Medieval and Renaissance
The Medieval and Renaissance (MedRen) research group supports scholars and postgraduate researchers in the School of English working on literature from the Anglo-Saxon period through to the 18th century. The group hosts a number of staff and postgraduate seminars and reading groups. It also provides research infrastructure and culture for two period-based MLitt programmes, the MLitt in Medieval English and the MLitt in Shakespeare and Renaissance Literary Culture.
Postgraduate students working in the fields of Medieval or Renaissance literature automatically become associate members of the MedRen group, taking advantage of its many research resources and opportunities. These include:
- the Folger Institute Consortium Collaboration,
- a supported programme of visiting speakers, colloquia and conferences listed on the School's Events page,
- the St Andrews Institute of Mediaeval Studies.
Both the speakers' programme and RemNet offers opportunities for staff and postgraduates to share work-in-progress. Staff and students in the MedRen group are strong supporters of the development of the University of St Andrews Special Collections of early printed books and manuscripts.
Staff research primarily takes the form of writing high-quality monographs and articles; of scholarly editing; and of the editing of critical collections on literature from the Anglo-Saxon period to the 18th century.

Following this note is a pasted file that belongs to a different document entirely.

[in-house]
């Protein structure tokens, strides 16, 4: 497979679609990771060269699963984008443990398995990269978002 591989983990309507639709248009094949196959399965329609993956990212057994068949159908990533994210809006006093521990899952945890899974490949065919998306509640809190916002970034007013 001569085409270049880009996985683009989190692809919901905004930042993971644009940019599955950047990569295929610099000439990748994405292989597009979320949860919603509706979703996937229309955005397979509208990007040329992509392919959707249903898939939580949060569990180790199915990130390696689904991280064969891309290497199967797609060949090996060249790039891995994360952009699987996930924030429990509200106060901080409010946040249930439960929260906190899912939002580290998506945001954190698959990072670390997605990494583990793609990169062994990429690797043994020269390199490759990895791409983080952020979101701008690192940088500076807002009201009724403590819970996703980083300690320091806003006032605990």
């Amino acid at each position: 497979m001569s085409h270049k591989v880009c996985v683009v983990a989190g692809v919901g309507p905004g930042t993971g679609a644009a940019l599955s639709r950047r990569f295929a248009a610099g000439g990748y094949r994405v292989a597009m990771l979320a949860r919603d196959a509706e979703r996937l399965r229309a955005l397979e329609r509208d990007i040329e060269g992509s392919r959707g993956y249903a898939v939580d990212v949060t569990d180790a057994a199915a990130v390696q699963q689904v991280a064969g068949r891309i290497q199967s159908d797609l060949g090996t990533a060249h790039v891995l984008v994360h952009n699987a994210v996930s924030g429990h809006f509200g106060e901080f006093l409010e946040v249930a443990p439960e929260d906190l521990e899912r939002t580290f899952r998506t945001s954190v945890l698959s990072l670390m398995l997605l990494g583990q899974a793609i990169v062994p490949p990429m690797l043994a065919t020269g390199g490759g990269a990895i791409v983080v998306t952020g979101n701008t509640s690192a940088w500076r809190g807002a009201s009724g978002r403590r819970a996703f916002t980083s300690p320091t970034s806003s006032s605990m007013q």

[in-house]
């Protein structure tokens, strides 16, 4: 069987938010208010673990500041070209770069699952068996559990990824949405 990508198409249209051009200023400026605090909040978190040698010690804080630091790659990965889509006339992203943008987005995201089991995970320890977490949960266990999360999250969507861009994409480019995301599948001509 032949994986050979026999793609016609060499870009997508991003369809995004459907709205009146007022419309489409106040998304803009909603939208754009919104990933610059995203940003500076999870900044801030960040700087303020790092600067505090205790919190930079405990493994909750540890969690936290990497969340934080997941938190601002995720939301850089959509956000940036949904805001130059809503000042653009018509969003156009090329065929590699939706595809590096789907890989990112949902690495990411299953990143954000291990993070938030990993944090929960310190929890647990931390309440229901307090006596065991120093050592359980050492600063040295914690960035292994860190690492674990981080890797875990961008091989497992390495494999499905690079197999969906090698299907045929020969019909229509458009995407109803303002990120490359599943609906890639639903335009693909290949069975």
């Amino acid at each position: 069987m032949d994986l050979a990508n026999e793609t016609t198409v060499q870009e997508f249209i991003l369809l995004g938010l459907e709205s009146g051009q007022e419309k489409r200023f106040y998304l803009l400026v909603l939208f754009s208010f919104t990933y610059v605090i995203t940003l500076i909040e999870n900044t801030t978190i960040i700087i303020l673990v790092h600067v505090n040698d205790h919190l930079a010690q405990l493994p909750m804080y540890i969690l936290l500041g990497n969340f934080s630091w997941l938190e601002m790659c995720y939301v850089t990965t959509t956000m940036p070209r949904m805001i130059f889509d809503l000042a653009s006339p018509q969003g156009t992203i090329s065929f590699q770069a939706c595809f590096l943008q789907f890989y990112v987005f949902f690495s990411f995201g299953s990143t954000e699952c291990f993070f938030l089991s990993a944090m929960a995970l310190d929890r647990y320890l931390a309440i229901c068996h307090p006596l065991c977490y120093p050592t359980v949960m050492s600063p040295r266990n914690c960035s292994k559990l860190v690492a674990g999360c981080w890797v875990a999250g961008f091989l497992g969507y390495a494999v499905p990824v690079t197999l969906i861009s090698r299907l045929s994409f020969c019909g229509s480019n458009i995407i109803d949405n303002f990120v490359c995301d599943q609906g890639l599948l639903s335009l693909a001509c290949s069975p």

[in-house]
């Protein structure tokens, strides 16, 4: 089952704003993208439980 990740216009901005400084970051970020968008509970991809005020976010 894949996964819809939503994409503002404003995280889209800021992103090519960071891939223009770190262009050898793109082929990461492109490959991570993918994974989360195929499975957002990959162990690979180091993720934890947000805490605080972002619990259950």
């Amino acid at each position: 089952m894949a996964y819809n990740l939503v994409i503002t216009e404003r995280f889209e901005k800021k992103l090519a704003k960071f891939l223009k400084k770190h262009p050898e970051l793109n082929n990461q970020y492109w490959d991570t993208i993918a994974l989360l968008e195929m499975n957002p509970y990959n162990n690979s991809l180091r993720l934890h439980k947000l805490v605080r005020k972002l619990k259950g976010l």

Dr Chris Jones is a commissioning editor for Boydell and Brewer's Medievalism series, and Dr Rhiannon Purdie is a commissioning editor for their Studies in Medieval Romance series. Dr Purdie is also the Editorial Secretary for the Scottish Text Society, and Dr Margaret Connolly is General Editor of Middle English Texts (published by Winter, Heidelberg) and Chair of the Advisory Board of the Index of Middle English Prose.
Recent and current staff research projects include:
- the mapping of English vernacular lives of Christ in the Geographies of Orthodoxy project, conducted in collaboration with Queen's University, Belfast;
- Professor Neil Rhodes' and Professor Andrew Hadfield's MHRA Tudor and Stuart Translations series;
- Professor Lorna Hutson's series of critical monographs, Edinburgh Critical Studies in Renaissance Culture.
Recent and current PhD topics include:
- wolves in Anglo-Saxon literature and culture
- textual criticism and exegesis of the Anglo-Saxon Bible
- textual history of Anglo-Saxon genealogy, its religious influences and uses
- the reception of King Arthur in late-medieval Scotland
- the grotesque in late-medieval English and Scottish literature
- the translation of Villon into English literary culture
- penance and confession in psalmic poetry and prose of the 16th century
- legal bonds in English and Spanish Renaissance drama
- the reception of Shakespeare's Sonnets, 1609-1790
- 17th century English devotional poetry
- Ben Jonson and 'character'
- sovereignty and lawmaking violence on the Renaissance stage.